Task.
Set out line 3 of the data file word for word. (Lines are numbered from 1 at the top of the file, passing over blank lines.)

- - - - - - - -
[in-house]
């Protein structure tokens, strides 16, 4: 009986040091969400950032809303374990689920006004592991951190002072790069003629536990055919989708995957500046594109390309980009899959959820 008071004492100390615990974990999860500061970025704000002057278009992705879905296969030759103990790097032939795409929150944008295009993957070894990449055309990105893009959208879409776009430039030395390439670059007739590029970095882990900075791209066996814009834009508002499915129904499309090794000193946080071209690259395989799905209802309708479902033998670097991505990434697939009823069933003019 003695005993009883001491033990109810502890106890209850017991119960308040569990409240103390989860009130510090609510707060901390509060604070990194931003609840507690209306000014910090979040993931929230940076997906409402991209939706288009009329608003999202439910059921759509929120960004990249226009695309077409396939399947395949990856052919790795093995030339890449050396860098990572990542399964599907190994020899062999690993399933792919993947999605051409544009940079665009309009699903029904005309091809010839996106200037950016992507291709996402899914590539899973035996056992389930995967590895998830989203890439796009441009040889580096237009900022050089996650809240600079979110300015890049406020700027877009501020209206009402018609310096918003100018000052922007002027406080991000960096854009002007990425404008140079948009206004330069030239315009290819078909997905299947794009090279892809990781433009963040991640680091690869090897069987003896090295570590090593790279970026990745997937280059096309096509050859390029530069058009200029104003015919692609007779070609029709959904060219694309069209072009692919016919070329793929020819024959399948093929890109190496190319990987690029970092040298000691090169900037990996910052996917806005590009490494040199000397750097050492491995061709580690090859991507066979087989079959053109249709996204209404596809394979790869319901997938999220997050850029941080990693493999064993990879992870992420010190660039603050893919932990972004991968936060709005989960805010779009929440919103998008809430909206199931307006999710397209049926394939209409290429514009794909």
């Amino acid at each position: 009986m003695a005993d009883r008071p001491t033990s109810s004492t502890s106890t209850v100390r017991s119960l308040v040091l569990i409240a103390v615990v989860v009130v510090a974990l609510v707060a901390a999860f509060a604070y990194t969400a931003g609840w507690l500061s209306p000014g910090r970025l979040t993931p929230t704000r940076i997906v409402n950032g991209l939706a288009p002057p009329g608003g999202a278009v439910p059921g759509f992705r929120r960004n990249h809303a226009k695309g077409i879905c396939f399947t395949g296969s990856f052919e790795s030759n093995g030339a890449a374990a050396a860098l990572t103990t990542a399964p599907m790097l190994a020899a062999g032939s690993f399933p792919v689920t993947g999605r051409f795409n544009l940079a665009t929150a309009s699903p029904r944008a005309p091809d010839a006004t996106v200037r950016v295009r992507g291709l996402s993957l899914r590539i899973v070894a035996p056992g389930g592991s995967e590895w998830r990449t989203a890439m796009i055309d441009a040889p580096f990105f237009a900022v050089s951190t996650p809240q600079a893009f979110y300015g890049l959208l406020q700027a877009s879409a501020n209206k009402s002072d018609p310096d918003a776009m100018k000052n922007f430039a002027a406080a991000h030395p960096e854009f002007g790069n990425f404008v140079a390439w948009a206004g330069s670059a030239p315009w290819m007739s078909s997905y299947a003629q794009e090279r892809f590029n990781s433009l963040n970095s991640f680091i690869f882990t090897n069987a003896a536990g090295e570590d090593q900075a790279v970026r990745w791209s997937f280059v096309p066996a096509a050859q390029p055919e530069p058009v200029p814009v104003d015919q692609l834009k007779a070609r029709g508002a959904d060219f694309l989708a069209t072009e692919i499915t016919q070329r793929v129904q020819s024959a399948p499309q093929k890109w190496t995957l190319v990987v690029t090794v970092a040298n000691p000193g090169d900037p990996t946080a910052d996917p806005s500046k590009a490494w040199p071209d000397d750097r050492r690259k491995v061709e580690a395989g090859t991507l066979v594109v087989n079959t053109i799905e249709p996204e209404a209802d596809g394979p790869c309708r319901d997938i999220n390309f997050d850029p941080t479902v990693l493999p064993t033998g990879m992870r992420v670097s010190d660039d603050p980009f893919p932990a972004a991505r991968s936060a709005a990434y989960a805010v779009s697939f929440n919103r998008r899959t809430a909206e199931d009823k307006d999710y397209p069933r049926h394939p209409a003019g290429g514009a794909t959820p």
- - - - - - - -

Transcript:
């Amino acid at each position: 009986m003695a005993d009883r008071p001491t033990s109810s004492t502890s106890t209850v100390r017991s119960l308040v040091l569990i409240a103390v615990v989860v009130v510090a974990l609510v707060a901390a999860f509060a604070y990194t969400a931003g609840w507690l500061s209306p000014g910090r970025l979040t993931p929230t704000r940076i997906v409402n950032g991209l939706a288009p002057p009329g608003g999202a278009v439910p059921g759509f992705r929120r960004n990249h809303a226009k695309g077409i879905c396939f399947t395949g296969s990856f052919e790795s030759n093995g030339a890449a374990a050396a860098l990572t103990t990542a399964p599907m790097l190994a020899a062999g032939s690993f399933p792919v689920t993947g999605r051409f795409n544009l940079a665009t929150a309009s699903p029904r944008a005309p091809d010839a006004t996106v200037r950016v295009r992507g291709l996402s993957l899914r590539i899973v070894a035996p056992g389930g592991s995967e590895w998830r990449t989203a890439m796009i055309d441009a040889p580096f990105f237009a900022v050089s951190t996650p809240q600079a893009f979110y300015g890049l959208l406020q700027a877009s879409a501020n209206k009402s002072d018609p310096d918003a776009m100018k000052n922007f430039a002027a406080a991000h030395p960096e854009f002007g790069n990425f404008v140079a390439w948009a206004g330069s670059a030239p315009w290819m007739s078909s997905y299947a003629q794009e090279r892809f590029n990781s433009l963040n970095s991640f680091i690869f882990t090897n069987a003896a536990g090295e570590d090593q900075a790279v970026r990745w791209s997937f280059v096309p066996a096509a050859q390029p055919e530069p058009v200029p814009v104003d015919q692609l834009k007779a070609r029709g508002a959904d060219f694309l989708a069209t072009e692919i499915t016919q070329r793929v129904q020819s024959a399948p499309q093929k890109w190496t995957l190319v990987v690029t090794v970092a040298n000691p000193g090169d900037p990996t946080a910052d996917p806005s500046k590009a490494w040199p071209d000397d750097r050492r690259k491995v061709e580690a395989g090859t991507l066979v594109v087989n079959t053109i799905e249709p996204e209404a209802d596809g394979p790869c309708r319901d997938i999220n390309f997050d850029p941080t479902v990693l493999p064993t033998g990879m992870r992420v670097s010190d660039d603050p980009f893919p932990a972004a991505r991968s936060a709005a990434y989960a805010v779009s697939f929440n919103r998008r899959t809430a909206e199931d009823k307006d999710y397209p069933r049926h394939p209409a003019g290429g514009a794909t959820p």